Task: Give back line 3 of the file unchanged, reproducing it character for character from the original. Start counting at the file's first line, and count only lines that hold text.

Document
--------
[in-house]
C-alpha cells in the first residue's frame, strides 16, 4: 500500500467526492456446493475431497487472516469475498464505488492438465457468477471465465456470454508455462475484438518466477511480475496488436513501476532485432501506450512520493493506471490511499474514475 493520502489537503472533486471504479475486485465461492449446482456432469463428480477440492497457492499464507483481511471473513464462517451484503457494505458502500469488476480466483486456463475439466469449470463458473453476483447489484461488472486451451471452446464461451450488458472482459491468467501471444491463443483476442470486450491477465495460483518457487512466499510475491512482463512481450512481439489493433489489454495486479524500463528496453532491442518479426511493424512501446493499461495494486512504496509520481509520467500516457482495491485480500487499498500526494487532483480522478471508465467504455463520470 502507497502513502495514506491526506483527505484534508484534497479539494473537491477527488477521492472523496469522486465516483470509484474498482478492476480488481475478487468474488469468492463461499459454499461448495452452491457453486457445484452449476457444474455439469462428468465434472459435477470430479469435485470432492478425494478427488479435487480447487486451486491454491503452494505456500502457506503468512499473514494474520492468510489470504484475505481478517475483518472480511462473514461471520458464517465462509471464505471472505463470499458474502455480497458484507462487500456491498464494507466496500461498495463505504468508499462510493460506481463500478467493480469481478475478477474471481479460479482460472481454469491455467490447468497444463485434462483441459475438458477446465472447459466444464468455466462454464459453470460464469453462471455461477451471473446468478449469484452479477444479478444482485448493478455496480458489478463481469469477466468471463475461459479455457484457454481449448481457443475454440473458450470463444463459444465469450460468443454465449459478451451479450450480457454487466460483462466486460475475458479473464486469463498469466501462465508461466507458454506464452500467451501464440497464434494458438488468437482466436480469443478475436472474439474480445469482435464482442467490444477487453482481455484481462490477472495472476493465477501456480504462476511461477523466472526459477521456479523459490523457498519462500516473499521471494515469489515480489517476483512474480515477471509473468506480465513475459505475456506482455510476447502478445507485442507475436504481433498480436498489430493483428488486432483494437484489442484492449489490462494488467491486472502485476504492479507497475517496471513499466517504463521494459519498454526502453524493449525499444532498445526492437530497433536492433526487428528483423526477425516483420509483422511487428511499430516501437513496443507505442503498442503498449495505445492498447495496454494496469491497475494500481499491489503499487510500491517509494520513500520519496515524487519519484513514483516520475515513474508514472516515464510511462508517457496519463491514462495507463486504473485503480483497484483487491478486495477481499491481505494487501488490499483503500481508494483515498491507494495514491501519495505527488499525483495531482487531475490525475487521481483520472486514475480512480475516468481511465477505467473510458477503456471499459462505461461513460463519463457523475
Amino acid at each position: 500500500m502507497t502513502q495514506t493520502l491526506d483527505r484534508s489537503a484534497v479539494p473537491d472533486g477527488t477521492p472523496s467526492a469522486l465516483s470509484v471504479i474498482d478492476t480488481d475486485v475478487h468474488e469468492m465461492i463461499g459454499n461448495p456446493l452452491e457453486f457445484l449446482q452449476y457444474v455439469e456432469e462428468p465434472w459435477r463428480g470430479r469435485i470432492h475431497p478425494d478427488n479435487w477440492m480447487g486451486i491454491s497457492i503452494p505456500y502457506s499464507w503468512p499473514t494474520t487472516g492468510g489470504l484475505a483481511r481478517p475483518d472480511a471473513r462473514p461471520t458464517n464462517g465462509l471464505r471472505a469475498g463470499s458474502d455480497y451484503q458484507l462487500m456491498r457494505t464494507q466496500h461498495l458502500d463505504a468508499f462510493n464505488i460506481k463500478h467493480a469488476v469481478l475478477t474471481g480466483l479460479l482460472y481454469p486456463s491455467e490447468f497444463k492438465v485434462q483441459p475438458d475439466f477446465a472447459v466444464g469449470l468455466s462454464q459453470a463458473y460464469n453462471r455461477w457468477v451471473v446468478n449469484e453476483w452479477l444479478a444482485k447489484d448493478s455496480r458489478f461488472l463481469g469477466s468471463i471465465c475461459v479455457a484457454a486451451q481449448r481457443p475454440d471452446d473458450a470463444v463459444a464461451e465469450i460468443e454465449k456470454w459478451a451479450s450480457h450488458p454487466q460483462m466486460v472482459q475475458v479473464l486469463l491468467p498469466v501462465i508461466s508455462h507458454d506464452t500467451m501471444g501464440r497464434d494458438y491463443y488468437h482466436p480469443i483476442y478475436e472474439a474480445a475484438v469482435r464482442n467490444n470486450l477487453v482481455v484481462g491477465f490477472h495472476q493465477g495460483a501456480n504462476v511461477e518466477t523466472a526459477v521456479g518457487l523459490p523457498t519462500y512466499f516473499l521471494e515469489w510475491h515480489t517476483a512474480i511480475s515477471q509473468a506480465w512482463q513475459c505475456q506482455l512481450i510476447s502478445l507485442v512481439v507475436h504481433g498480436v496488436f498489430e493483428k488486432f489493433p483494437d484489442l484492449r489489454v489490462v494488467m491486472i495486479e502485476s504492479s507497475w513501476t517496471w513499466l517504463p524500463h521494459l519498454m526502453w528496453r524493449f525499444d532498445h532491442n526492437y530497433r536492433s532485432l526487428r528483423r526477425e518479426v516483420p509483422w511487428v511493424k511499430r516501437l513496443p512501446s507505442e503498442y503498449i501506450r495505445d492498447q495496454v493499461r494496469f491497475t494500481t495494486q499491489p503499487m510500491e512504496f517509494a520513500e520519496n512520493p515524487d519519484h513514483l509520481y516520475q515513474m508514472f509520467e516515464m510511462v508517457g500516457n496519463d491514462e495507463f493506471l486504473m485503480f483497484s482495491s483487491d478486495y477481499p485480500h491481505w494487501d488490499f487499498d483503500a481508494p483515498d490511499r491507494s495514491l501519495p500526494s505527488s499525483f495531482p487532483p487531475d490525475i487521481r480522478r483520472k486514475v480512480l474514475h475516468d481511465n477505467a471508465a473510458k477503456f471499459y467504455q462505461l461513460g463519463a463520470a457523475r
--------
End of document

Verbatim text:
Amino acid at each position: 500500500m502507497t502513502q495514506t493520502l491526506d483527505r484534508s489537503a484534497v479539494p473537491d472533486g477527488t477521492p472523496s467526492a469522486l465516483s470509484v471504479i474498482d478492476t480488481d475486485v475478487h468474488e469468492m465461492i463461499g459454499n461448495p456446493l452452491e457453486f457445484l449446482q452449476y457444474v455439469e456432469e462428468p465434472w459435477r463428480g470430479r469435485i470432492h475431497p478425494d478427488n479435487w477440492m480447487g486451486i491454491s497457492i503452494p505456500y502457506s499464507w503468512p499473514t494474520t487472516g492468510g489470504l484475505a483481511r481478517p475483518d472480511a471473513r462473514p461471520t458464517n464462517g465462509l471464505r471472505a469475498g463470499s458474502d455480497y451484503q458484507l462487500m456491498r457494505t464494507q466496500h461498495l458502500d463505504a468508499f462510493n464505488i460506481k463500478h467493480a469488476v469481478l475478477t474471481g480466483l479460479l482460472y481454469p486456463s491455467e490447468f497444463k492438465v485434462q483441459p475438458d475439466f477446465a472447459v466444464g469449470l468455466s462454464q459453470a463458473y460464469n453462471r455461477w457468477v451471473v446468478n449469484e453476483w452479477l444479478a444482485k447489484d448493478s455496480r458489478f461488472l463481469g469477466s468471463i471465465c475461459v479455457a484457454a486451451q481449448r481457443p475454440d471452446d473458450a470463444v463459444a464461451e465469450i460468443e454465449k456470454w459478451a451479450s450480457h450488458p454487466q460483462m466486460v472482459q475475458v479473464l486469463l491468467p498469466v501462465i508461466s508455462h507458454d506464452t500467451m501471444g501464440r497464434d494458438y491463443y488468437h482466436p480469443i483476442y478475436e472474439a474480445a475484438v469482435r464482442n467490444n470486450l477487453v482481455v484481462g491477465f490477472h495472476q493465477g495460483a501456480n504462476v511461477e518466477t523466472a526459477v521456479g518457487l523459490p523457498t519462500y512466499f516473499l521471494e515469489w510475491h515480489t517476483a512474480i511480475s515477471q509473468a506480465w512482463q513475459c505475456q506482455l512481450i510476447s502478445l507485442v512481439v507475436h504481433g498480436v496488436f498489430e493483428k488486432f489493433p483494437d484489442l484492449r489489454v489490462v494488467m491486472i495486479e502485476s504492479s507497475w513501476t517496471w513499466l517504463p524500463h521494459l519498454m526502453w528496453r524493449f525499444d532498445h532491442n526492437y530497433r536492433s532485432l526487428r528483423r526477425e518479426v516483420p509483422w511487428v511493424k511499430r516501437l513496443p512501446s507505442e503498442y503498449i501506450r495505445d492498447q495496454v493499461r494496469f491497475t494500481t495494486q499491489p503499487m510500491e512504496f517509494a520513500e520519496n512520493p515524487d519519484h513514483l509520481y516520475q515513474m508514472f509520467e516515464m510511462v508517457g500516457n496519463d491514462e495507463f493506471l486504473m485503480f483497484s482495491s483487491d478486495y477481499p485480500h491481505w494487501d488490499f487499498d483503500a481508494p483515498d490511499r491507494s495514491l501519495p500526494s505527488s499525483f495531482p487532483p487531475d490525475i487521481r480522478r483520472k486514475v480512480l474514475h475516468d481511465n477505467a471508465a473510458k477503456f471499459y467504455q462505461l461513460g463519463a463520470a457523475r